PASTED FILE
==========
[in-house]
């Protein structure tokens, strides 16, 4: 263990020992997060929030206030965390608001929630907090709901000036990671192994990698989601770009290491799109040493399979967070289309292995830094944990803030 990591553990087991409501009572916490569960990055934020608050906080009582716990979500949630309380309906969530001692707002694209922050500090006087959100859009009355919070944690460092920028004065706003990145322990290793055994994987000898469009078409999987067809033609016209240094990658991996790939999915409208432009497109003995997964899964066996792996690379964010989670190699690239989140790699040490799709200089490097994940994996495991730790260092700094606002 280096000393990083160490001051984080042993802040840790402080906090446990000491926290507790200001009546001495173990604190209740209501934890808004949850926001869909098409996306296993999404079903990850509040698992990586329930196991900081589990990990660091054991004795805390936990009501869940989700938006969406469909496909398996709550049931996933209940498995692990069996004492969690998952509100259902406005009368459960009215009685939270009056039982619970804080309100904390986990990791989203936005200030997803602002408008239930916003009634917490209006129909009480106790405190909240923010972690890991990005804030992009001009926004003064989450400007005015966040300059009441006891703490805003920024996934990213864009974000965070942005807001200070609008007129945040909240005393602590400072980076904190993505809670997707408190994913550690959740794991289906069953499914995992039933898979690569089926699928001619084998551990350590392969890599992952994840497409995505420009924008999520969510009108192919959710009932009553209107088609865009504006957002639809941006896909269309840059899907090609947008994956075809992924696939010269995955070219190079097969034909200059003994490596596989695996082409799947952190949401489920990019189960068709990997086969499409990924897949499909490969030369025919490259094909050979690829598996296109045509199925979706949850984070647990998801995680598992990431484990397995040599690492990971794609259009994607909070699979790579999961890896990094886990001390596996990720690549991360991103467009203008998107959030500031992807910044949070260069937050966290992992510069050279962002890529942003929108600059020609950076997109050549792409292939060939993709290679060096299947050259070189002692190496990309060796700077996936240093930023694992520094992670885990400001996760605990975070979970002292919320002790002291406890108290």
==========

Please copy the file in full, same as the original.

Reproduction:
[in-house]
């Protein structure tokens, strides 16, 4: 263990020992997060929030206030965390608001929630907090709901000036990671192994990698989601770009290491799109040493399979967070289309292995830094944990803030 990591553990087991409501009572916490569960990055934020608050906080009582716990979500949630309380309906969530001692707002694209922050500090006087959100859009009355919070944690460092920028004065706003990145322990290793055994994987000898469009078409999987067809033609016209240094990658991996790939999915409208432009497109003995997964899964066996792996690379964010989670190699690239989140790699040490799709200089490097994940994996495991730790260092700094606002 280096000393990083160490001051984080042993802040840790402080906090446990000491926290507790200001009546001495173990604190209740209501934890808004949850926001869909098409996306296993999404079903990850509040698992990586329930196991900081589990990990660091054991004795805390936990009501869940989700938006969406469909496909398996709550049931996933209940498995692990069996004492969690998952509100259902406005009368459960009215009685939270009056039982619970804080309100904390986990990791989203936005200030997803602002408008239930916003009634917490209006129909009480106790405190909240923010972690890991990005804030992009001009926004003064989450400007005015966040300059009441006891703490805003920024996934990213864009974000965070942005807001200070609008007129945040909240005393602590400072980076904190993505809670997707408190994913550690959740794991289906069953499914995992039933898979690569089926699928001619084998551990350590392969890599992952994840497409995505420009924008999520969510009108192919959710009932009553209107088609865009504006957002639809941006896909269309840059899907090609947008994956075809992924696939010269995955070219190079097969034909200059003994490596596989695996082409799947952190949401489920990019189960068709990997086969499409990924897949499909490969030369025919490259094909050979690829598996296109045509199925979706949850984070647990998801995680598992990431484990397995040599690492990971794609259009994607909070699979790579999961890896990094886990001390596996990720690549991360991103467009203008998107959030500031992807910044949070260069937050966290992992510069050279962002890529942003929108600059020609950076997109050549792409292939060939993709290679060096299947050259070189002692190496990309060796700077996936240093930023694992520094992670885990400001996760605990975070979970002292919320002790002291406890108290």